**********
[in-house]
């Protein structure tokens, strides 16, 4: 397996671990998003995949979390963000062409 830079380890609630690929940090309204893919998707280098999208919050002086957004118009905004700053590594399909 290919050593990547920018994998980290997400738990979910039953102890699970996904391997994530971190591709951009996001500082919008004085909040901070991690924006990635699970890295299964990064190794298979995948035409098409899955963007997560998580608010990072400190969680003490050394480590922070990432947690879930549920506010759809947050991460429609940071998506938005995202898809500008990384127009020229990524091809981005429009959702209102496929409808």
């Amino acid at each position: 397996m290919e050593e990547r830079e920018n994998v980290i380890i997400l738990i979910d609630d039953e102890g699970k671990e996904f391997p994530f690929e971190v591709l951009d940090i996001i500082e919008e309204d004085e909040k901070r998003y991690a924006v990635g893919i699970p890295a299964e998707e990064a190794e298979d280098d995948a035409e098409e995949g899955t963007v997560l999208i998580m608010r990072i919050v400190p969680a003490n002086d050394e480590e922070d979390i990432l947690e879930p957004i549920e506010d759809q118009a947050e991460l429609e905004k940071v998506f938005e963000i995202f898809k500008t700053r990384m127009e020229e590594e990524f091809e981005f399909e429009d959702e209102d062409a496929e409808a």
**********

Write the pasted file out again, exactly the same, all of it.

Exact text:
[in-house]
């Protein structure tokens, strides 16, 4: 397996671990998003995949979390963000062409 830079380890609630690929940090309204893919998707280098999208919050002086957004118009905004700053590594399909 290919050593990547920018994998980290997400738990979910039953102890699970996904391997994530971190591709951009996001500082919008004085909040901070991690924006990635699970890295299964990064190794298979995948035409098409899955963007997560998580608010990072400190969680003490050394480590922070990432947690879930549920506010759809947050991460429609940071998506938005995202898809500008990384127009020229990524091809981005429009959702209102496929409808």
């Amino acid at each position: 397996m290919e050593e990547r830079e920018n994998v980290i380890i997400l738990i979910d609630d039953e102890g699970k671990e996904f391997p994530f690929e971190v591709l951009d940090i996001i500082e919008e309204d004085e909040k901070r998003y991690a924006v990635g893919i699970p890295a299964e998707e990064a190794e298979d280098d995948a035409e098409e995949g899955t963007v997560l999208i998580m608010r990072i919050v400190p969680a003490n002086d050394e480590e922070d979390i990432l947690e879930p957004i549920e506010d759809q118009a947050e991460l429609e905004k940071v998506f938005e963000i995202f898809k500008t700053r990384m127009e020229e590594e990524f091809e981005f399909e429009d959702e209102d062409a496929e409808a």